early notes on doing MVC3 right
The third installment of the childhood fighting game series that my entire generation grew up with came out on Tuesday. I was lucky enough to find a store that broke the street date, so I had mine since Saturday, allowing me to experiment a tad early. I had a pretty good idea of what I wanted my team to look like, a traditional keep away composition revolving around Dormammu and assists that would help keep my opponents either pinned or off of me. However, the more I played and the more I watched, I quickly realized that keep away is not the dominant strategy of the game. Thanks to high stamina, high damage rushdown characters (some with teleports) and the increased damage intake modifier on assists, meant that the old days of traditional full-screen zoning would be much harder to apply in practice. This isn’t to say that full-screen keep away strategies are invalid, but they’re much more difficult to perform and fairly easy to punish now because beam specials (ie. Magneto’s EM Disruptor assist) can often times absorb or trade with weaker projectiles and now cause knockdown, giving your point character a much more viable way to approach these types of team setups. This isn’t even pointing out popular teleport characters, like Wesker and Dante, that can easily punish any special with recovery. The lack of strong invincible AA assists does not help the cause, and thus zoning becomes a difficult task. But before I go off talking about how I think a pure keep away team is a lost art, this post is to mainly comment on how many bad team compositions I see people have, characters thrown together with terrible reasonings, such as “to provide a bit more offense”. What does that even mean? Tell me, in specific, how this character is going to do exactly that! And if you mean by utilizing the character alone, I’m afraid that character isn’t going to make the cut. This iteration of the Marvel vs Capcom series, and arguably the second as well, has a great emphasis on team choice over individual character choice. This said, it is extremely important to keep the capabilities, composition, and order of your MvC3 team in mind, cause frankly, some people just don’t quite get it.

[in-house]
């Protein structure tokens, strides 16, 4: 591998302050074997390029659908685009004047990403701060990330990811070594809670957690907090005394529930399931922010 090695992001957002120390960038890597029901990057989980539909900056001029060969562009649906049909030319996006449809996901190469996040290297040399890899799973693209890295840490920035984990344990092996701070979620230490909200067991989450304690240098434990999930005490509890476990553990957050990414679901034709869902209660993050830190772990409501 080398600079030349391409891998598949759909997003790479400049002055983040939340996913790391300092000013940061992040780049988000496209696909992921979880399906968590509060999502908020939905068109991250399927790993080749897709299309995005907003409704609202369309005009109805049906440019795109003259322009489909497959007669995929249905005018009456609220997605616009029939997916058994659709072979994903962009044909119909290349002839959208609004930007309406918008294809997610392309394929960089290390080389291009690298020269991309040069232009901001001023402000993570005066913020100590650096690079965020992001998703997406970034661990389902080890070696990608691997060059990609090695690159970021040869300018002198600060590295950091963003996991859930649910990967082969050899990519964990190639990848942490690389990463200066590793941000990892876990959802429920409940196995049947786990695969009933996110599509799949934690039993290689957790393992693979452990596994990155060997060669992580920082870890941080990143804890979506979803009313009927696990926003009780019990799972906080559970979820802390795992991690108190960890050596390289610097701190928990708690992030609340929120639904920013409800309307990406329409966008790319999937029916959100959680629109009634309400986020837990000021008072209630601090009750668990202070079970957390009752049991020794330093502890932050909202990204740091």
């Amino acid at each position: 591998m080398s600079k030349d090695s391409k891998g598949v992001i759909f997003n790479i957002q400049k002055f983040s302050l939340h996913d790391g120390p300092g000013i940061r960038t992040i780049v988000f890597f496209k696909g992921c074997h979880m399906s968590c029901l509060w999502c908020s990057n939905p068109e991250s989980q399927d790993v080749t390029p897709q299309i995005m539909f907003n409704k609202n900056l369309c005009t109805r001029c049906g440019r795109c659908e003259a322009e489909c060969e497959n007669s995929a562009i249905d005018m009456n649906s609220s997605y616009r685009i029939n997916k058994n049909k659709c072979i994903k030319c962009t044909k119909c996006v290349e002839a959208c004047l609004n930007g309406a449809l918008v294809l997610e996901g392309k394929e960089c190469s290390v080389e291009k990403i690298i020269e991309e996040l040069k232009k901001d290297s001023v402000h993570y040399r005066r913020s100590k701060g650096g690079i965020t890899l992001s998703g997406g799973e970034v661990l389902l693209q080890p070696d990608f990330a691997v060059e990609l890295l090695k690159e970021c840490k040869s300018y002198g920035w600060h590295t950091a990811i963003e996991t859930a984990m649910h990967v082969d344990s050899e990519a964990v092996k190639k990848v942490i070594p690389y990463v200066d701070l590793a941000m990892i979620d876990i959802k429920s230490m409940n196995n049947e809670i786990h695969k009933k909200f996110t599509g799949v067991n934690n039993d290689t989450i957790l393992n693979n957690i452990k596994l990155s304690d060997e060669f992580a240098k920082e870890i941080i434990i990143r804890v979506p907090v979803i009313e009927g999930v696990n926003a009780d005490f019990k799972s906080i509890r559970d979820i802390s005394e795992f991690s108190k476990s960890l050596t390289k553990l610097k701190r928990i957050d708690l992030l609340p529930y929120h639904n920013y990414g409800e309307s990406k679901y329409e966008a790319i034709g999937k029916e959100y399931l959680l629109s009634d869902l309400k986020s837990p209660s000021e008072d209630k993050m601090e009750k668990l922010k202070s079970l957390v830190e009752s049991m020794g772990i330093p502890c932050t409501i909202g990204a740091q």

So what then, constitutes a strong MvC3 team? There are tons of factors, and the ones with the most or the ones that are brutally good at the factors they excel in, are often the ones that do the best. You should think about these key elements in characters when building your MvC3 team:
DHC-ability: Can your characters easily transition between each others’ supers? Often times, a single BnB leading into back-to-back supers can easily kill a character, especially if X-Factor is involved. Since this game has a very great emphasis on BnBs that lead into high-damaging supers, chaining those supers, and incorporating X-Factor into those supers, I would rate DHC-ability fairly high. Also note that this affects the order of your characters. It might also be important to note the ability to DHC into extended chip damage to finish characters off – but I’ll talk about that a bit further down.
Assist Options: Probably the most obvious, but also much more important than ever. Note that assists aren’t just there to cover your rushdown or zoning, they often have a very important purpose to your team. For example, last night Justin Wong used Wolverine with Akuma’s hurricane kick assists, allowing him to OTG his opponents into extended combos or resets. Not only does this increase your meterless combo damage and meter building, you can opt to not OTG and use the blockstun from Akuma’s kicks to go for mixups. Keep in mind all the possibilities of your team: does character A only work with character B? Or does character A worth with both B and C? Does character B do the same? While it may not always be possible to have the perfect combination, it’s worth noting the possibilities instead of mindlessly picking the “AA” assist. If your team has the ability to take advantage of OTGs or unblockables with a low assist, make sure to incorporate it as part of your game! Also, stop thinking about MvC2! Beam specials are now amazing!